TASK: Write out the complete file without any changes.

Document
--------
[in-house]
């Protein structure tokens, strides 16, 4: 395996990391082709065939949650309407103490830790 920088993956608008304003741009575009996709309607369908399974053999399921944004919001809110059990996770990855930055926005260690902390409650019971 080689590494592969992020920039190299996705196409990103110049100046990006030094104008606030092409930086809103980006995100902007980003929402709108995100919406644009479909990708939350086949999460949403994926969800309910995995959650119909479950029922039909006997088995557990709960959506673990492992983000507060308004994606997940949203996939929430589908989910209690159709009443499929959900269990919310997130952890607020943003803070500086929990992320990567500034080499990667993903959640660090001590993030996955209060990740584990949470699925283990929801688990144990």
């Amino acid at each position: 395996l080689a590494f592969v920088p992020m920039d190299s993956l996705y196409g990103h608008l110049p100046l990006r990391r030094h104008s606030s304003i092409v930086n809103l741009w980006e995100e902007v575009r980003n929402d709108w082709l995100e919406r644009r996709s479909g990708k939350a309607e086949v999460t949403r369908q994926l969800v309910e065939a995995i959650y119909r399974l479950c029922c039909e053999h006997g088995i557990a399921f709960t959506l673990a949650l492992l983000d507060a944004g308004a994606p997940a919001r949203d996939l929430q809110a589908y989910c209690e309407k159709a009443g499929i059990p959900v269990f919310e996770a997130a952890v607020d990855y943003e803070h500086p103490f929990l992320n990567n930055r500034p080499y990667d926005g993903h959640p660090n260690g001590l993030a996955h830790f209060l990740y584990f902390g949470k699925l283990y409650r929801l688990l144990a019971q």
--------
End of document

[in-house]
């Protein structure tokens, strides 16, 4: 395996990391082709065939949650309407103490830790 920088993956608008304003741009575009996709309607369908399974053999399921944004919001809110059990996770990855930055926005260690902390409650019971 080689590494592969992020920039190299996705196409990103110049100046990006030094104008606030092409930086809103980006995100902007980003929402709108995100919406644009479909990708939350086949999460949403994926969800309910995995959650119909479950029922039909006997088995557990709960959506673990492992983000507060308004994606997940949203996939929430589908989910209690159709009443499929959900269990919310997130952890607020943003803070500086929990992320990567500034080499990667993903959640660090001590993030996955209060990740584990949470699925283990929801688990144990």
């Amino acid at each position: 395996l080689a590494f592969v920088p992020m920039d190299s993956l996705y196409g990103h608008l110049p100046l990006r990391r030094h104008s606030s304003i092409v930086n809103l741009w980006e995100e902007v575009r980003n929402d709108w082709l995100e919406r644009r996709s479909g990708k939350a309607e086949v999460t949403r369908q994926l969800v309910e065939a995995i959650y119909r399974l479950c029922c039909e053999h006997g088995i557990a399921f709960t959506l673990a949650l492992l983000d507060a944004g308004a994606p997940a919001r949203d996939l929430q809110a589908y989910c209690e309407k159709a009443g499929i059990p959900v269990f919310e996770a997130a952890v607020d990855y943003e803070h500086p103490f929990l992320n990567n930055r500034p080499y990667d926005g993903h959640p660090n260690g001590l993030a996955h830790f209060l990740y584990f902390g949470k699925l283990y409650r929801l688990l144990a019971q």